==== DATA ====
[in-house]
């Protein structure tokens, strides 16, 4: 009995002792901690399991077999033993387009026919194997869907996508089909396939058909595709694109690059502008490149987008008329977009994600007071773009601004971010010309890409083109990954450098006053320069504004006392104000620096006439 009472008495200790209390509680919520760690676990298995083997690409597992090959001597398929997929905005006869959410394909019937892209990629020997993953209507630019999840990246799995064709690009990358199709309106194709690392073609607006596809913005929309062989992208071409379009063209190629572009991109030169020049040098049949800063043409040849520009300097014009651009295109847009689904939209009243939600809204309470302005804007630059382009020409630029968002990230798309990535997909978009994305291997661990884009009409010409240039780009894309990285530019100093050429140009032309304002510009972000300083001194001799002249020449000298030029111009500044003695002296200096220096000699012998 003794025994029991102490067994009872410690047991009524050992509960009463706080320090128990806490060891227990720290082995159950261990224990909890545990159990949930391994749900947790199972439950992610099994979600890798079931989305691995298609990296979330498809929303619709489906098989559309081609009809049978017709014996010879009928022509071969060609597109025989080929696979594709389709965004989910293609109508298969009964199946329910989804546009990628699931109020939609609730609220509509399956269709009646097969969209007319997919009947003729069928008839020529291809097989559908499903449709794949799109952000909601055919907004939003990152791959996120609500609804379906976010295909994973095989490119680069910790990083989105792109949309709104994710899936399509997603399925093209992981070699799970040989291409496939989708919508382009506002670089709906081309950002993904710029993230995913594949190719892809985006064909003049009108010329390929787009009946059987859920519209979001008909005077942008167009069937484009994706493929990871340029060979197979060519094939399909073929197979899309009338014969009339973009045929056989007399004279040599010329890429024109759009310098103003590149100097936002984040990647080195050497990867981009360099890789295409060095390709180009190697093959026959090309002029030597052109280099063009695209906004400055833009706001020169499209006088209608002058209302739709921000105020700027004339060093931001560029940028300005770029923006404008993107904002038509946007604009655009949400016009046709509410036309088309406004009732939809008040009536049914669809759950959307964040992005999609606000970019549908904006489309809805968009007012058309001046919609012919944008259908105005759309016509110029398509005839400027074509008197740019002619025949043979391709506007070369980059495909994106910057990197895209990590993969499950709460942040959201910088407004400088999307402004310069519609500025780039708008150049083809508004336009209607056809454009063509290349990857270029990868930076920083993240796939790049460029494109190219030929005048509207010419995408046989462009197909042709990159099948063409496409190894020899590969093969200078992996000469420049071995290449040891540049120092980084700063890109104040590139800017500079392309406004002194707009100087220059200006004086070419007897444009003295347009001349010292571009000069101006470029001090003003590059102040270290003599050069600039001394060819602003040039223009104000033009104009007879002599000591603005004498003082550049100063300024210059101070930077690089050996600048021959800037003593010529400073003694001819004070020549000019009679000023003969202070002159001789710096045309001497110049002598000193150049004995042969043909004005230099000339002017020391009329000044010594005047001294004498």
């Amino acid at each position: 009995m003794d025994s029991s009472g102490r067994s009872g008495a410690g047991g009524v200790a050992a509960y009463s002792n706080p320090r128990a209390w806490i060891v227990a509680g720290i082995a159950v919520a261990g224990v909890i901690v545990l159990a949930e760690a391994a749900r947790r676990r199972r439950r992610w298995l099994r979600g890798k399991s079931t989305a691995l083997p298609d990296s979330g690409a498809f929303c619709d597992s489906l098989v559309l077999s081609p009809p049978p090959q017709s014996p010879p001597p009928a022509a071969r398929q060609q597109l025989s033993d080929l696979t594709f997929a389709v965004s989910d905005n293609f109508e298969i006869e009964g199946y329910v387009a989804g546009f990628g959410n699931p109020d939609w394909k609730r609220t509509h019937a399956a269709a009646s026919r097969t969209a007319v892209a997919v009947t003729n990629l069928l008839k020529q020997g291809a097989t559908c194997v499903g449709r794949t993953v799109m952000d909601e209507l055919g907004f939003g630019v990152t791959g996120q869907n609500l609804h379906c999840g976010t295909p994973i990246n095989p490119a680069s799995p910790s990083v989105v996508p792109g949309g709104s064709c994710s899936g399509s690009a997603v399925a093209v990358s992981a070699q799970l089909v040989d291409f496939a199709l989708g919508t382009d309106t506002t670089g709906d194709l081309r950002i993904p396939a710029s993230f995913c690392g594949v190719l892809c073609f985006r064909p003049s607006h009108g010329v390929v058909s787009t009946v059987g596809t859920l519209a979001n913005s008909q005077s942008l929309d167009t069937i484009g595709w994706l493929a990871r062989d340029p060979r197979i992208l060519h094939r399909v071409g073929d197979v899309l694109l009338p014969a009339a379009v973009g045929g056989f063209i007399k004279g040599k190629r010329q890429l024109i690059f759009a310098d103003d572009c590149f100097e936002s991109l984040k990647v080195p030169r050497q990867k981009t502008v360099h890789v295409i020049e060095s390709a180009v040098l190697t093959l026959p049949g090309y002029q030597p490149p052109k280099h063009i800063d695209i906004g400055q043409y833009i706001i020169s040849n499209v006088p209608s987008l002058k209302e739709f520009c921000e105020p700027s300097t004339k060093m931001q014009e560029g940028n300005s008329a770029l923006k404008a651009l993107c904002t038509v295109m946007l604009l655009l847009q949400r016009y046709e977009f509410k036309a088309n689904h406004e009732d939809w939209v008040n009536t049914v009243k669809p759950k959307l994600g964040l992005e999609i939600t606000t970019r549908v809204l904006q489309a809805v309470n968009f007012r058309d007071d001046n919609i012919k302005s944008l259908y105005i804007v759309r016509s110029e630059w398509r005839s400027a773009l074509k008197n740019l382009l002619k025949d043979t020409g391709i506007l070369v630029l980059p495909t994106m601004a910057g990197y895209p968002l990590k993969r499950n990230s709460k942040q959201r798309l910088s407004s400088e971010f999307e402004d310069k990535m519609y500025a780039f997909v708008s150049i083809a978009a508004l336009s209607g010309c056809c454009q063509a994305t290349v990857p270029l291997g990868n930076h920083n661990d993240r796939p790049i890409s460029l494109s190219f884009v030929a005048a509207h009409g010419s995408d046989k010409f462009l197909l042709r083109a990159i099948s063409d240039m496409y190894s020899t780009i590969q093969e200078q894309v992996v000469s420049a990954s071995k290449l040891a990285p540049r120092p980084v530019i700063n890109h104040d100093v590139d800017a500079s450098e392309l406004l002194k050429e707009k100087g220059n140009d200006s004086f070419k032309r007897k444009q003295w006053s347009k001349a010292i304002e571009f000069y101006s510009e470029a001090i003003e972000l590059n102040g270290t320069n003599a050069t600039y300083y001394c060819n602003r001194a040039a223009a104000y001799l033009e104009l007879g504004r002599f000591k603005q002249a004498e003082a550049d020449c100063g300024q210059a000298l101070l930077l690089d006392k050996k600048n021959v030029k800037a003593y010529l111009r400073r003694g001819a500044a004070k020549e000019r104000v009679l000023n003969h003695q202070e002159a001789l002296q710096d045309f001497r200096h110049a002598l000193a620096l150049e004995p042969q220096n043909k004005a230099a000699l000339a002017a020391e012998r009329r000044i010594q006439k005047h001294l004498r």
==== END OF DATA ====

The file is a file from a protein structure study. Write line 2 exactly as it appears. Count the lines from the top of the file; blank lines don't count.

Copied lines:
């Protein structure tokens, strides 16, 4: 009995002792901690399991077999033993387009026919194997869907996508089909396939058909595709694109690059502008490149987008008329977009994600007071773009601004971010010309890409083109990954450098006053320069504004006392104000620096006439 009472008495200790209390509680919520760690676990298995083997690409597992090959001597398929997929905005006869959410394909019937892209990629020997993953209507630019999840990246799995064709690009990358199709309106194709690392073609607006596809913005929309062989992208071409379009063209190629572009991109030169020049040098049949800063043409040849520009300097014009651009295109847009689904939209009243939600809204309470302005804007630059382009020409630029968002990230798309990535997909978009994305291997661990884009009409010409240039780009894309990285530019100093050429140009032309304002510009972000300083001194001799002249020449000298030029111009500044003695002296200096220096000699012998 003794025994029991102490067994009872410690047991009524050992509960009463706080320090128990806490060891227990720290082995159950261990224990909890545990159990949930391994749900947790199972439950992610099994979600890798079931989305691995298609990296979330498809929303619709489906098989559309081609009809049978017709014996010879009928022509071969060609597109025989080929696979594709389709965004989910293609109508298969009964199946329910989804546009990628699931109020939609609730609220509509399956269709009646097969969209007319997919009947003729069928008839020529291809097989559908499903449709794949799109952000909601055919907004939003990152791959996120609500609804379906976010295909994973095989490119680069910790990083989105792109949309709104994710899936399509997603399925093209992981070699799970040989291409496939989708919508382009506002670089709906081309950002993904710029993230995913594949190719892809985006064909003049009108010329390929787009009946059987859920519209979001008909005077942008167009069937484009994706493929990871340029060979197979060519094939399909073929197979899309009338014969009339973009045929056989007399004279040599010329890429024109759009310098103003590149100097936002984040990647080195050497990867981009360099890789295409060095390709180009190697093959026959090309002029030597052109280099063009695209906004400055833009706001020169499209006088209608002058209302739709921000105020700027004339060093931001560029940028300005770029923006404008993107904002038509946007604009655009949400016009046709509410036309088309406004009732939809008040009536049914669809759950959307964040992005999609606000970019549908904006489309809805968009007012058309001046919609012919944008259908105005759309016509110029398509005839400027074509008197740019002619025949043979391709506007070369980059495909994106910057990197895209990590993969499950709460942040959201910088407004400088999307402004310069519609500025780039708008150049083809508004336009209607056809454009063509290349990857270029990868930076920083993240796939790049460029494109190219030929005048509207010419995408046989462009197909042709990159099948063409496409190894020899590969093969200078992996000469420049071995290449040891540049120092980084700063890109104040590139800017500079392309406004002194707009100087220059200006004086070419007897444009003295347009001349010292571009000069101006470029001090003003590059102040270290003599050069600039001394060819602003040039223009104000033009104009007879002599000591603005004498003082550049100063300024210059101070930077690089050996600048021959800037003593010529400073003694001819004070020549000019009679000023003969202070002159001789710096045309001497110049002598000193150049004995042969043909004005230099000339002017020391009329000044010594005047001294004498």